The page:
Connecting Brazil to the world

Patricia Ellen, Jaana Remes, 12 July 2014

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Despite a decade of rapid growth and falling poverty rates, Brazil has failed to match the global average for income growth – let alone to achieve the kind of impressive gains posted by other rapidly transforming emerging economies.

Topics: Development, International trade, Productivity and Innovation
Tags: Brazil, development, global value chains, globalisation, growth, MERCOSUR, openness, productivity, trade

Institutions, trade shocks, and regional differences in long-run educational and development trajectories

André Carlos Martínez, Aldo Musacchio, Martina Viarengo , 9 July 2014

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Understanding the determinants of long-run socio-economic development is a major concern for academics and policymakers in many countries around the world.

Topics: Development, Economic history, Education
Tags: Brazil, colonialism, development, education, extractive institutions, growth, Inequality, institutions, trade shocks

Do capital controls deflect capital flows?

Paolo Giordani, Michele Ruta, Hans Weisfeld, Ling Zhu, 23 June 2014

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The size and volatility of capital flows to developing countries have increased significantly in recent years (Figure 1), leading many economists to argue that national policies and multilateral institutions are needed to govern these flows (Forbes and Klein 2013, Blanchard and Ostry 2012).

Topics: International finance
Tags: Brazil, capital controls, capital flows, Capital inflows, China, international capital flows, South Africa, spillovers

Football in the time of protest

Nauro F Campos, 13 June 2014

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Football is actually coming home. Brazil is the spiritual home of the ‘beautiful game’. It is the only country to have competed in all 20 World Cup tournaments, it has won the tournament a record five times, and it is the only country to have won the tournament ‘away’ (Ponzo and Scoppa 2014).1 Brazilians worship football.

Topics: Institutions and economics, Politics and economics
Tags: Brazil, Corruption, FIFA, Football, infrastructure, Political Economy, protests, rent-seeking, soccer, sport

Policymaking in crises: Pick your poison

Kristin Forbes, Michael W Klein, 24 December 2013

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In 2010, the Brazilian finance minister Guido Mantenga declared a ‘currency war’ because of the harmful effects of the strengthening of the real. He blamed the currency’s appreciation on easy money in advanced countries, and to a lesser extent on reserve accumulation in some emerging markets.

Topics: Exchange rates, Macroeconomic policy
Tags: Brazil, capital controls, currency war, exchange rates, foreign exchange reserves, global financial crisis, India, Indonesia

Should Brazil’s central bank be selling foreign reserves?

Márcio Garcia, 25 September 2013

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The US dollar’s rise in August and the Brazilian Central Bank’s (BCB) interventions in forex markets have started a debate about whether the BCB should keep on intervening as it has been doing, mostly via currency derivatives markets, or if it should also be selling its international reserves.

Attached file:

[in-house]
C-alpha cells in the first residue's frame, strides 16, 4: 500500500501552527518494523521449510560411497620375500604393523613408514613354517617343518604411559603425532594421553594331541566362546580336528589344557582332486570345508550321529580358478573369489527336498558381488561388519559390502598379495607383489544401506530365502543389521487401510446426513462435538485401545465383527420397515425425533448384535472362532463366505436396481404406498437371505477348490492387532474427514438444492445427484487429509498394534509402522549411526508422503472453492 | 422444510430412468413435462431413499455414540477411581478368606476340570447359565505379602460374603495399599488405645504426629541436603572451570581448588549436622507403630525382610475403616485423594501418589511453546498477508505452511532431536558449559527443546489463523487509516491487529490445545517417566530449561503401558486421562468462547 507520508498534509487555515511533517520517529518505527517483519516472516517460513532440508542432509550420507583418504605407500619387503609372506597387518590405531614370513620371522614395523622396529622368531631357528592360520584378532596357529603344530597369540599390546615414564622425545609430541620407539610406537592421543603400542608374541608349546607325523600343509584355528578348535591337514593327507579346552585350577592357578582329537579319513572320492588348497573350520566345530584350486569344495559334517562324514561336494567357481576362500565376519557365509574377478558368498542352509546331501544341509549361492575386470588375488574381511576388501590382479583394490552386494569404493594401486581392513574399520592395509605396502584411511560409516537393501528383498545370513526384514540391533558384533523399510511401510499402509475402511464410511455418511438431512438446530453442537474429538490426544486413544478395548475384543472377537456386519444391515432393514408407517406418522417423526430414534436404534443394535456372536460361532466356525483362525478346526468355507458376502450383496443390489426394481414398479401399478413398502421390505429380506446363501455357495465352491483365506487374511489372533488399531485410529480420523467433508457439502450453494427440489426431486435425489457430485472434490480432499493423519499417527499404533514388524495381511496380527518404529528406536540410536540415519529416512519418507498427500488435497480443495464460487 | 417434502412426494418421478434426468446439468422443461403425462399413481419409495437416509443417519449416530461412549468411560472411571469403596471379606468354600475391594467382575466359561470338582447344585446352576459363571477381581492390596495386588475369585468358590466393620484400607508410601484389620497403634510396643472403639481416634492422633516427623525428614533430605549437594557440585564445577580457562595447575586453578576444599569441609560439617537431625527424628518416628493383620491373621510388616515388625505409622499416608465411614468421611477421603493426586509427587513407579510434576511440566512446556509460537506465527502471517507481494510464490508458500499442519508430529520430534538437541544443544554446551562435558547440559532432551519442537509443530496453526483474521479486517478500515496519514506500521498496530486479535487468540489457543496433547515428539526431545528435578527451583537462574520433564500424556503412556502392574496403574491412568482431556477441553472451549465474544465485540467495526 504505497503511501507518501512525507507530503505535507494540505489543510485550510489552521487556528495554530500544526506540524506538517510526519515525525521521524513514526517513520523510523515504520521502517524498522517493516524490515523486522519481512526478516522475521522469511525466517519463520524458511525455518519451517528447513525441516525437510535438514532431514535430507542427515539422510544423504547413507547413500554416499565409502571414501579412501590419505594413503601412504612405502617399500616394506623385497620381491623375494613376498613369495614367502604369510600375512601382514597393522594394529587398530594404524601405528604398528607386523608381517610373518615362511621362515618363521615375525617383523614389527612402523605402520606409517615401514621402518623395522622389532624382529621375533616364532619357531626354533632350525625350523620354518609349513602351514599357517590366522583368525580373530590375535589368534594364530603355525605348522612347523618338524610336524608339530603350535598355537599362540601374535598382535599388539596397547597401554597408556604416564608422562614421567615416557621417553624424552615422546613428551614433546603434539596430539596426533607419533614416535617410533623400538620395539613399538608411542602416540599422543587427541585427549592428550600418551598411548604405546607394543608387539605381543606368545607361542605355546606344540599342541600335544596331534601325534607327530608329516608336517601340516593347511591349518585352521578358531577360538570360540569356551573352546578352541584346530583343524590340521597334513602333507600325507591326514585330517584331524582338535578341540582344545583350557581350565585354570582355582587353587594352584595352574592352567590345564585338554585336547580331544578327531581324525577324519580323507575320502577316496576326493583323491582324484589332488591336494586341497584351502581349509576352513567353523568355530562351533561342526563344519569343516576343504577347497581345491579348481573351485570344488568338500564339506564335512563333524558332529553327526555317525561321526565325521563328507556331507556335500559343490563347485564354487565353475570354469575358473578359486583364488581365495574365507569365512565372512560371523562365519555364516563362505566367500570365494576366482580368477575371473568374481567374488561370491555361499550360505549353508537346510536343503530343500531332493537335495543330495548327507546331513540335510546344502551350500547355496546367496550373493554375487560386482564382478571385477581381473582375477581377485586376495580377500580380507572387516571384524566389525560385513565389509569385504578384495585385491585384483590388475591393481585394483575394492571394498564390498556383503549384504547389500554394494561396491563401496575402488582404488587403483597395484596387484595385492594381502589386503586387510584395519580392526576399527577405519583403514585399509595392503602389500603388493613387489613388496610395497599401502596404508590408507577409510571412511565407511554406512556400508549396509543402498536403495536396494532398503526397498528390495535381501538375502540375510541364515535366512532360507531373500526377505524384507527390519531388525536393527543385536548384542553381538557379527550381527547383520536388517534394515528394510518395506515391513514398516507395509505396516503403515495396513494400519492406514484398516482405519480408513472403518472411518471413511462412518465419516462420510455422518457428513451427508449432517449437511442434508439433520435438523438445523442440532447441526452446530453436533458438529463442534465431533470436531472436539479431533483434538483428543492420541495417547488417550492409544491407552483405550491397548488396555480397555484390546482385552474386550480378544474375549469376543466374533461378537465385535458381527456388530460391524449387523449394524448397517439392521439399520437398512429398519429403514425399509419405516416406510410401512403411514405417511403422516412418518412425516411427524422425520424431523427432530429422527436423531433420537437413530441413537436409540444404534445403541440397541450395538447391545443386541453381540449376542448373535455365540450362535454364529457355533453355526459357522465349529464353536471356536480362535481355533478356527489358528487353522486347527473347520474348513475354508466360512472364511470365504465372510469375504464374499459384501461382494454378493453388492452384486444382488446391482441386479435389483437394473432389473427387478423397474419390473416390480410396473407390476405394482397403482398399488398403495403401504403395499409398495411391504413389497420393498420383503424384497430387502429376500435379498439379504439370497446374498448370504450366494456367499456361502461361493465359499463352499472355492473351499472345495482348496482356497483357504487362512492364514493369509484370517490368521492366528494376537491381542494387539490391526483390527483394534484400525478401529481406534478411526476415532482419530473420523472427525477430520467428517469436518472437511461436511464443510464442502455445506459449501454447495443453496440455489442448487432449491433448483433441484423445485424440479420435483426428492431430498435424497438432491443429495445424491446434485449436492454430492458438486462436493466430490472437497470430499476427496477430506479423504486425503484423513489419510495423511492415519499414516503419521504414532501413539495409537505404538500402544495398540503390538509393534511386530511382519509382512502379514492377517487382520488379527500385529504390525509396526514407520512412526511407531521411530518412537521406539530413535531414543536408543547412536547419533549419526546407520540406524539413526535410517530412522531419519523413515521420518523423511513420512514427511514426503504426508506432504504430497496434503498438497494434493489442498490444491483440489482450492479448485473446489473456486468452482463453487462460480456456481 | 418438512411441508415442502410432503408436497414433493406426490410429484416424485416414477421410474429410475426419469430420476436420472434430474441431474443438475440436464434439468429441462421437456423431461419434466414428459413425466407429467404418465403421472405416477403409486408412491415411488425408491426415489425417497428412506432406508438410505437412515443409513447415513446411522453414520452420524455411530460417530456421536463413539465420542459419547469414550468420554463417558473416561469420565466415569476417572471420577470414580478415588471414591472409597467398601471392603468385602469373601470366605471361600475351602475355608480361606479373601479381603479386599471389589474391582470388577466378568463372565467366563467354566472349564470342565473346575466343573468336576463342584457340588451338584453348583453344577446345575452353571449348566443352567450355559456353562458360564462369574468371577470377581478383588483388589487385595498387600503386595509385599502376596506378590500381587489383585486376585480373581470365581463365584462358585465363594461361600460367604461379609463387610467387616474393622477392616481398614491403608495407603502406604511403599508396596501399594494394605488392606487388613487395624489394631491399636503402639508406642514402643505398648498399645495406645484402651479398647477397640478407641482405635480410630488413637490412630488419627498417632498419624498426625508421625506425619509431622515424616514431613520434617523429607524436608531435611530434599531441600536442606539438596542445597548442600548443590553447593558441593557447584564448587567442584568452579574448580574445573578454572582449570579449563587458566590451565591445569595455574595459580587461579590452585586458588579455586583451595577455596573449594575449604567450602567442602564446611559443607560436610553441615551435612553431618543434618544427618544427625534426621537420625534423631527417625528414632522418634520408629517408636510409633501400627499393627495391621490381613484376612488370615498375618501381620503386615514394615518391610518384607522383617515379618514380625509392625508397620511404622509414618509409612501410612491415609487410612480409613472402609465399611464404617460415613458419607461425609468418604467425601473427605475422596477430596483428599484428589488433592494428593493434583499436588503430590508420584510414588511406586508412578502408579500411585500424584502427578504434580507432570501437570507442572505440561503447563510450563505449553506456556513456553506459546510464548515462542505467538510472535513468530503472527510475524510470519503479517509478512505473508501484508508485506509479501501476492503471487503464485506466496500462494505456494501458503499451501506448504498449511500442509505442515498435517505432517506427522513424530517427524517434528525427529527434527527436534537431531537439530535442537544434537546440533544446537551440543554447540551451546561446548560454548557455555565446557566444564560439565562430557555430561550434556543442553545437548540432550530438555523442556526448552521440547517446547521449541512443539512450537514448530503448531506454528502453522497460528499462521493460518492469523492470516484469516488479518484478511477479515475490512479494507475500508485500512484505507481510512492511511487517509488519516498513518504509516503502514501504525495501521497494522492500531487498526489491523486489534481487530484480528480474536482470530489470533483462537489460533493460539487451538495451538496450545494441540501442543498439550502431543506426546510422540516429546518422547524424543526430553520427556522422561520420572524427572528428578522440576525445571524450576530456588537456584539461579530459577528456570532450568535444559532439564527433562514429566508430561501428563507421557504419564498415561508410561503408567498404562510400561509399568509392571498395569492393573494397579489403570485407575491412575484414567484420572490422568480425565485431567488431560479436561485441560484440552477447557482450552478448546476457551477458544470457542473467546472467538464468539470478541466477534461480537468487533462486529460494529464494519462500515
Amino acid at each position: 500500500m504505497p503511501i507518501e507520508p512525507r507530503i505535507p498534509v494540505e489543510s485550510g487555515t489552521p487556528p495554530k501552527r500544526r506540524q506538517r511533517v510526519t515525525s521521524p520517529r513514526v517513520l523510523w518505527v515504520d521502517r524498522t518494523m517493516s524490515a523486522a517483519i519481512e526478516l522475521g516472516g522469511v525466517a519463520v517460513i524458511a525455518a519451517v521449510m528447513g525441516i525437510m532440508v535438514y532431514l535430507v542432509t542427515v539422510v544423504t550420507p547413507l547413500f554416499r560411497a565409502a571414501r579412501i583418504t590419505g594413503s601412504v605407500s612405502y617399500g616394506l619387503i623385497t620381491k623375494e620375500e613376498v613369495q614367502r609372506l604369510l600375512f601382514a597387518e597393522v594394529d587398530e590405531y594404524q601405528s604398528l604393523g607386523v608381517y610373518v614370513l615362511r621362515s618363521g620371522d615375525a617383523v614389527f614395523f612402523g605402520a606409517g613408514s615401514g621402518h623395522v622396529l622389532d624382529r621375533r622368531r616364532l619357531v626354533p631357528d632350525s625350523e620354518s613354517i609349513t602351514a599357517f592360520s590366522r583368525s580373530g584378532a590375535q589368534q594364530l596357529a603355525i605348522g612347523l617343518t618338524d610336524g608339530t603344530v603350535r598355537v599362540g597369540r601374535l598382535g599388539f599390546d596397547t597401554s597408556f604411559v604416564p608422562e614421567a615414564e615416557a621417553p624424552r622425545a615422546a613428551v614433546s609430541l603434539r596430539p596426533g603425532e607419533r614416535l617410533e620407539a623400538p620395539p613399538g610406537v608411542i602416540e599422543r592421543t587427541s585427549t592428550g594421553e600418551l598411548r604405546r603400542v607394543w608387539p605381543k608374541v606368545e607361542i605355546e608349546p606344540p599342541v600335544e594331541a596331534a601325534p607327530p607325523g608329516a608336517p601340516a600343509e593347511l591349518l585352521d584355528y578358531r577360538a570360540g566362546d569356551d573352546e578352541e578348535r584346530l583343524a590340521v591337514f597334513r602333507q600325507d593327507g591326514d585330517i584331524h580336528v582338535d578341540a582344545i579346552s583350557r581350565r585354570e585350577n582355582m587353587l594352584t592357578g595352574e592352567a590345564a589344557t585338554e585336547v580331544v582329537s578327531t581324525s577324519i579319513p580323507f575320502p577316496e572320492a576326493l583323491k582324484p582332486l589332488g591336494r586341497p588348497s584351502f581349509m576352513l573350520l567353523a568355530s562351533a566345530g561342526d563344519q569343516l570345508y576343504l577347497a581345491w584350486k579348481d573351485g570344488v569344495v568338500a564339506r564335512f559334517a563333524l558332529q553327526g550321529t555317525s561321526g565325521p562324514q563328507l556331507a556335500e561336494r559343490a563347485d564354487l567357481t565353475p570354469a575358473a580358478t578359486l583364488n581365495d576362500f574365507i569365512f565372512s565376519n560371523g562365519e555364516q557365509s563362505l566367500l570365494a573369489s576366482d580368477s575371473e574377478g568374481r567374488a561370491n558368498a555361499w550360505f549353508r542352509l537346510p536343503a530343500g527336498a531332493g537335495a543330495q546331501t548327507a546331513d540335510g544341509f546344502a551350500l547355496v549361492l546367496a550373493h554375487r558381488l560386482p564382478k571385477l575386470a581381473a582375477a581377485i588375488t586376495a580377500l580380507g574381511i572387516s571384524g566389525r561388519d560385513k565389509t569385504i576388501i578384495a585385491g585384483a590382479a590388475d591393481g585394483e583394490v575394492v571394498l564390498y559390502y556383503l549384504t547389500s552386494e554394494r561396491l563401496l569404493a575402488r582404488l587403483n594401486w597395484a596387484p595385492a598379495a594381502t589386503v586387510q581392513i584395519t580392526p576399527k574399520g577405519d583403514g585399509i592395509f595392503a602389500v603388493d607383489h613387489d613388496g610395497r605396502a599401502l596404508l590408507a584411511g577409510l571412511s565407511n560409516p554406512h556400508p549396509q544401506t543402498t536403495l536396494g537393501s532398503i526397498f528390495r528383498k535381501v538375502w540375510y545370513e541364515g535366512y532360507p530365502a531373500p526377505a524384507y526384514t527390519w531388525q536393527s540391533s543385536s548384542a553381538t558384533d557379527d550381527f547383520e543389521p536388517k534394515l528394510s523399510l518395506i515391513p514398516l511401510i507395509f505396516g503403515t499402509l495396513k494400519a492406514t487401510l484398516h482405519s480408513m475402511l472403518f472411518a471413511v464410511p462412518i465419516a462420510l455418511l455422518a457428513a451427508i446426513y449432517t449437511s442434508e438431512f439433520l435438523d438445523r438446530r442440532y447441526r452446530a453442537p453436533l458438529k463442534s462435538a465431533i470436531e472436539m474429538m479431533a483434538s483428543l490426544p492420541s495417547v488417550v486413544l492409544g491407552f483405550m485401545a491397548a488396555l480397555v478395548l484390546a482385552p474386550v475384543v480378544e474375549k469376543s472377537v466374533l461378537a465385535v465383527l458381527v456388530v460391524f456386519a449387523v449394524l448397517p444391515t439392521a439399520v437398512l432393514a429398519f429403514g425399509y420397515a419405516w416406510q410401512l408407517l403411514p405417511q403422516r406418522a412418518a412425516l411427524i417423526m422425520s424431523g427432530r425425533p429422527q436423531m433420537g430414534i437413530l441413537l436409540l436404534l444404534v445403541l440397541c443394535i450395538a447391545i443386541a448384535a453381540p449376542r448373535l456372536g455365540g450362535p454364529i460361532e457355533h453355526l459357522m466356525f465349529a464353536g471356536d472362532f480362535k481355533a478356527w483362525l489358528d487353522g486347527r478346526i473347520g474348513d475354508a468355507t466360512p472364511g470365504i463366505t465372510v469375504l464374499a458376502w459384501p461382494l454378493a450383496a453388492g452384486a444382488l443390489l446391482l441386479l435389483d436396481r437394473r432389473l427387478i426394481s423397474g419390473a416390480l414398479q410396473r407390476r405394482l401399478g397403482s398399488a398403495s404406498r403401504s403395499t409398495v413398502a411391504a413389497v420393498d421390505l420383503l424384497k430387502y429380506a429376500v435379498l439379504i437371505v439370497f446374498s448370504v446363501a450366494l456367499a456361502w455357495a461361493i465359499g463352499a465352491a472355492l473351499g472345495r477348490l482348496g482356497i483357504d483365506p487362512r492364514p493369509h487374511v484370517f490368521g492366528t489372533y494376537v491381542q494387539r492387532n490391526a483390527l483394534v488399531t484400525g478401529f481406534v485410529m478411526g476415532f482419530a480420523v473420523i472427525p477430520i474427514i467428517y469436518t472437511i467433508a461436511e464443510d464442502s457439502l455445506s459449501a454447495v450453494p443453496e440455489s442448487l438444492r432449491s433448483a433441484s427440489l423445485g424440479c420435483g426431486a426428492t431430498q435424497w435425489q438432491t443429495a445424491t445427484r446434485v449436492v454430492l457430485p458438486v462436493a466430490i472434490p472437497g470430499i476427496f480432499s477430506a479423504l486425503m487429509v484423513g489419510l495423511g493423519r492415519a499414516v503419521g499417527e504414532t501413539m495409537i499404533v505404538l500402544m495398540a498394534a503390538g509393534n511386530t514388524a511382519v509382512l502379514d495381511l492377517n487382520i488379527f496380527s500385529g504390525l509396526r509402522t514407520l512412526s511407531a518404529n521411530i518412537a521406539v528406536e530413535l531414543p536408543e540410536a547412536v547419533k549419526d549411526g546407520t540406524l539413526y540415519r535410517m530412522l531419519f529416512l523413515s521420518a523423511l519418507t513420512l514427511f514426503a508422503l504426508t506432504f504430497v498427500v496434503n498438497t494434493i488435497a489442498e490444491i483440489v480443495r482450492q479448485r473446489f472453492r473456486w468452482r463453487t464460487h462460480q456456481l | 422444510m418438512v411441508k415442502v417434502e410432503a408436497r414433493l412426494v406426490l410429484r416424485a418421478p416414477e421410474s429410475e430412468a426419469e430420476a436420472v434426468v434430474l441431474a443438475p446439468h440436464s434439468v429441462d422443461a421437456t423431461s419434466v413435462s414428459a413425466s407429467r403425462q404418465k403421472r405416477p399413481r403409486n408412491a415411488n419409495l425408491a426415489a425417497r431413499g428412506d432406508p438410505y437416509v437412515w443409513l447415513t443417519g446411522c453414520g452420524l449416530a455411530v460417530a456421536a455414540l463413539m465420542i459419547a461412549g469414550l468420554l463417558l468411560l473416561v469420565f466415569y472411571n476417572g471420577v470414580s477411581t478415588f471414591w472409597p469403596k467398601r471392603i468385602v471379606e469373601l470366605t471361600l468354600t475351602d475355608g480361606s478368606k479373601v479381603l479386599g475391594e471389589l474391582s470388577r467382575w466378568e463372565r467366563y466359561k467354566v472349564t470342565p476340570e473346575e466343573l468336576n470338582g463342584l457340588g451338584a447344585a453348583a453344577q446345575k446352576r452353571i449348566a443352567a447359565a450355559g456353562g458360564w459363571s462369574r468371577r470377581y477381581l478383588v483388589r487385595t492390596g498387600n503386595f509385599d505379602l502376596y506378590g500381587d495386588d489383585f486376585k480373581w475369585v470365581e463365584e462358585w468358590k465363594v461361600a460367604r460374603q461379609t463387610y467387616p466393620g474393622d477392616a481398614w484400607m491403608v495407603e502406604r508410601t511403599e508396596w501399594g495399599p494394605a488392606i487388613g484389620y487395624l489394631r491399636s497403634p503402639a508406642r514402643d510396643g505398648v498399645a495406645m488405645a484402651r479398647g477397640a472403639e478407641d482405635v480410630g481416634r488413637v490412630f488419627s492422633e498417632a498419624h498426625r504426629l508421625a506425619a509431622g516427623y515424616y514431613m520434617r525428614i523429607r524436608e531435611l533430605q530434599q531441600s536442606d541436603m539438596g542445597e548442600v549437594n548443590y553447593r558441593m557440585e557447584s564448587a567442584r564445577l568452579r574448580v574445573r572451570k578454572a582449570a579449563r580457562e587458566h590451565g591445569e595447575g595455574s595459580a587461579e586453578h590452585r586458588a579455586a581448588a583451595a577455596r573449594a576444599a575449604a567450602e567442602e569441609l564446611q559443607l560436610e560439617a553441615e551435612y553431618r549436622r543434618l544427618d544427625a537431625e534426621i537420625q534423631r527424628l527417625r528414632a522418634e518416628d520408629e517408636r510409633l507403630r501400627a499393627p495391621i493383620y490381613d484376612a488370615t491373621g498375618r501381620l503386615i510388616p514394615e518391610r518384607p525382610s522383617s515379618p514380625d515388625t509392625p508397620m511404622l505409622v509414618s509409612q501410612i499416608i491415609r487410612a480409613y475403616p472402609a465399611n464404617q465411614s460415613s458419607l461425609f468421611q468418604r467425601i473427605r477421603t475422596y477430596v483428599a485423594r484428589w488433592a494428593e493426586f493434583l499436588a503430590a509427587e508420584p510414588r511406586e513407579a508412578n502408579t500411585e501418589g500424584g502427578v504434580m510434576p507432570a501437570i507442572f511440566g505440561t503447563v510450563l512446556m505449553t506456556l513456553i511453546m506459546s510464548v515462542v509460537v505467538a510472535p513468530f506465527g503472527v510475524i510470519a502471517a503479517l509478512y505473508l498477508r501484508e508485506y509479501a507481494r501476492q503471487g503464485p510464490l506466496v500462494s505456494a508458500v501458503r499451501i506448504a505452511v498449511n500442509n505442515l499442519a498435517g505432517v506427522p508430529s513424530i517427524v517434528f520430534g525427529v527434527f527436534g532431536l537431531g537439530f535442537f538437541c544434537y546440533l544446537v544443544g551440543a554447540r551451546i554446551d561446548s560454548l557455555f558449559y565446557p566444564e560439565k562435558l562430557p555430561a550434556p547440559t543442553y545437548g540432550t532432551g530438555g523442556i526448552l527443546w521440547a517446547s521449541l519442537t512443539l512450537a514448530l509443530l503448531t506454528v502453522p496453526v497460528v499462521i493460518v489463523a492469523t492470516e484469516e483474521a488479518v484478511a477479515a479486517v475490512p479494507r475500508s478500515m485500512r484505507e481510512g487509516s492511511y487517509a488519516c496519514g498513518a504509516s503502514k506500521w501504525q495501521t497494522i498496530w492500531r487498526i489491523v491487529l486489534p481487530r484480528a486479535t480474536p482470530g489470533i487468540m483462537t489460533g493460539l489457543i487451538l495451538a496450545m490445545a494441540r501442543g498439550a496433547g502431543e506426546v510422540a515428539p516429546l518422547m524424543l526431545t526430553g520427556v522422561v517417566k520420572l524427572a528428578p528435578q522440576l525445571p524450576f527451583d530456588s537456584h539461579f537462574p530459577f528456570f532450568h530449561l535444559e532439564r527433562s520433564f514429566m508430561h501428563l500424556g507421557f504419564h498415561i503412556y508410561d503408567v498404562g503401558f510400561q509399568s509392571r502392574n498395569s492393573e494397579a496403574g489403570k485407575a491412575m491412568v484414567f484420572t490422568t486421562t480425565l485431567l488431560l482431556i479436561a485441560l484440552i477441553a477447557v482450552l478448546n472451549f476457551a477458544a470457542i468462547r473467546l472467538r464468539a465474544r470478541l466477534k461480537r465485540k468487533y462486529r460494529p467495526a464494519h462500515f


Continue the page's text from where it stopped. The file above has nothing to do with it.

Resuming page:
Topics: Exchange rates, International finance
Tags: Brazil, capital flows, Central Banks, derivatives, exchange rates

The BRICs party is over

Anders Åslund, 4 September 2013

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After a decade of infatuation, investors have suddenly turned their backs on emerging markets. In the BRIC countries – Brazil, Russia, India and China – growth rates have quickly fallen and current-account balances have deteriorated.1 The surprise is not that the romance is over but that it could have lasted for so long.

Topics: Development, International trade
Tags: Brazil, BRIC, BRICs, China, commodities, India, protectionism, Russia

What drives protests in Brazil? Corruption, ineptitude and elections

Nauro F Campos, 23 July 2013

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The conventional wisdom is that Brazilians are a laid-back people who can always find a way (‘jeitinho’) even if that involves dribbling the rules. If that was actually true, political protest would be extremely rare in Brazil.

Topics: Development, Politics and economics
Tags: Brazil, protest

Brazil: Did inward capital controls work?

Márcio Garcia, 1 March 2013

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As the developed economies struggle to revive growth and create jobs, the debate about currency wars has come to forefront, with generalised quantitative easing, an EU Tobin tax, and confusing comments from G7 official regarding the effects of Abenomics on the yen.

Topics: Global governance, International trade
Tags: Brazil, capital controls

Capital controls: Gates versus walls

Michael W Klein, 17 January 2013

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Capital controls are no longer considered rogue policies.

Topics: Macroeconomic policy
Tags: Brazil, capital controls, China, South Korea

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